Not long ago, as I mixed my dough, I understood: The minds of those who conceived this process of turning grain into bread had themselves been cultivated by generations of experience turning earth into crops of food to eat. What I saw was this: the baker of bread is farming, and what he is growing is yeast.
Think of it. The farmer tills his –or her– soil; the baker grinds the wheat into flour, preparing a special kind of earth for a particular kind of crop. The farmer sows seed into his prepared soil; the baker adds yeast into the dough. Like the step from the primitive society’s gathering of seeds for eating into agricultural society’s growing of crops, the step into the baking of leavened bread also required people to grab hold of the forces of growth and reproduction: the seed that used to just fall onto the ground is now planted; the fungus that used to biodegrade the grain seed in the earth is now brought to the feast of the seed ground up for the dough.
Like the irrigator of crops, the grower of yeast must make sure that there is enough moisture in the soil that’s been prepared. It’s not just coincidence that leavened bread was invented about 5,000 years ago by farming people living by the Nile River, a desert area where irrigation and the control of water were vital to survival. The farmer needs warmth and sunlight for his crops to thrive; the baker puts his –or her– leavened dough in the warm sunlight, or by the warm stones of an oven, to rise. The farmer must be patient with the organic process of growth, waiting for the crops to mature before attempting to harvest. The baker must also bide his time, waiting at each stage for the dough to rise.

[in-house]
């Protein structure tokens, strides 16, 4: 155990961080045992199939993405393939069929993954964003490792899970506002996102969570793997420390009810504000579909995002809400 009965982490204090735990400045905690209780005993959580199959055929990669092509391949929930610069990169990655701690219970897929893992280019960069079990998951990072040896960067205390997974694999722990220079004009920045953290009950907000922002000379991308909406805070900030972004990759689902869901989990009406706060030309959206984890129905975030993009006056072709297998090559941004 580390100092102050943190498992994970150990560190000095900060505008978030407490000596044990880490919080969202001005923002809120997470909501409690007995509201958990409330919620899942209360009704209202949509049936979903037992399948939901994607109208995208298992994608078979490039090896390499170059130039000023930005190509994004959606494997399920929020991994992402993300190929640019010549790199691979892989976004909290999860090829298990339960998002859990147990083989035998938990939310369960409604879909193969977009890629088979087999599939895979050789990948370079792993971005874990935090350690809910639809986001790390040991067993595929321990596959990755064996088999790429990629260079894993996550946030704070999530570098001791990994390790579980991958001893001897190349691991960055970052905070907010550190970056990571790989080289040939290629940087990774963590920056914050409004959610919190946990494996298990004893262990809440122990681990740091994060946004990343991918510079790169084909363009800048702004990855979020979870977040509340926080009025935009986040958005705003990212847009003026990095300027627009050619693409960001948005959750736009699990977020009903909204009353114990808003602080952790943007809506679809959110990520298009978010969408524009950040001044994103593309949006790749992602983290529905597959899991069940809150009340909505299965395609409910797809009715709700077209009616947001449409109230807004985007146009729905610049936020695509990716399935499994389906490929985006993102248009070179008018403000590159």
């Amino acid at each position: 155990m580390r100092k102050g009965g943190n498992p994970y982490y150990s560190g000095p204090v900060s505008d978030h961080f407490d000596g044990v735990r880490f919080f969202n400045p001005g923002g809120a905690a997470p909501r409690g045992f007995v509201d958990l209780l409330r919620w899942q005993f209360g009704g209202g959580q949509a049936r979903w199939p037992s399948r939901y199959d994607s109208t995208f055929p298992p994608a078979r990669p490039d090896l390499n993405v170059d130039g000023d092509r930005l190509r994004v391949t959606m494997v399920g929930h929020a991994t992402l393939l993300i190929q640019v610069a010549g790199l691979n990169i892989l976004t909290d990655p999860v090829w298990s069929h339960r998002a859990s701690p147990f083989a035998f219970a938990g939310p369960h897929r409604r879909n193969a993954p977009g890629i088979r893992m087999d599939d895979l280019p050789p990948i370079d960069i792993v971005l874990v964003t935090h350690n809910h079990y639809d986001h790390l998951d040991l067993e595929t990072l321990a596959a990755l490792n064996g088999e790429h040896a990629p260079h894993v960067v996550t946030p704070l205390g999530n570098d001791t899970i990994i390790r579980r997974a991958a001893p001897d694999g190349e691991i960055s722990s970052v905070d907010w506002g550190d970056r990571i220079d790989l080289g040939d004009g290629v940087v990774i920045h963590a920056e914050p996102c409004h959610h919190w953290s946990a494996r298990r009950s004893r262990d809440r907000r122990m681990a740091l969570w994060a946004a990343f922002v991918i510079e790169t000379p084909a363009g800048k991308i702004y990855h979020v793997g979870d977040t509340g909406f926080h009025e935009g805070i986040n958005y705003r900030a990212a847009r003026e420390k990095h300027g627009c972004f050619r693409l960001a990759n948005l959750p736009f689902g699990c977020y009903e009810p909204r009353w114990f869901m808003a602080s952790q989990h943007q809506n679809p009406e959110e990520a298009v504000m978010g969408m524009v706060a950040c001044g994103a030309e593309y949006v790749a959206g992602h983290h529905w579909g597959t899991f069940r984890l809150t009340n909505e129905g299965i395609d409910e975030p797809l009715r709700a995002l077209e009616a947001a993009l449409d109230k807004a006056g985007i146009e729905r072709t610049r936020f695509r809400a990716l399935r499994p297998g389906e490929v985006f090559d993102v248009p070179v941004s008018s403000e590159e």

If, in his vision of the world, the baker of bread is a farmer, that also means that the baker is an engineer, engineering the growth of living stuff. The baker is one not only with the sower who drops seeds into furrows but also with the herder, who brought wild animals into a pen. We take all this for granted, but this breakthrough of mind brought about a revolution in life on earth.
I think about this revolution as I come in from the terrace with Nathaniel to remove my fresh-baked loaf from the oven. Nathaniel says he’s starving, and well he might be after working the soil with me and dancing across the pumpkin vines on the slope. It is mid-summer, and the vines have burst free of the terrace we built for them, spreading across the hillside so rapidly that we joke about their taking over the world. While I carve for him a steaming slice from the new, hard-crusted loaf, it comes to me that it was this breakthrough, this mind of the farmer and bread baker –with its new conception of the relationship between the human and the living world– that laid the foundation for the human empire.
In the genius of the first bakers of bread, I realize, we find newly-sprouted that vision of dominion that, cultivated and extended over five millennia, has brought us –for better and for worse– to where we are today, to that dangerous growth of human pride that has given us a globe-encompassing system of manipulation and production that threatens to choke off the living systems that sustain us.
Nathaniel savors his food, and says, “Thanks, Dad, for the great bread!” “Hey, kid,” I reply, “I’m glad you love the bread. But don’t thank me. I just work here.” The bread baker, I figure, ought to bear in mind where our food really comes from.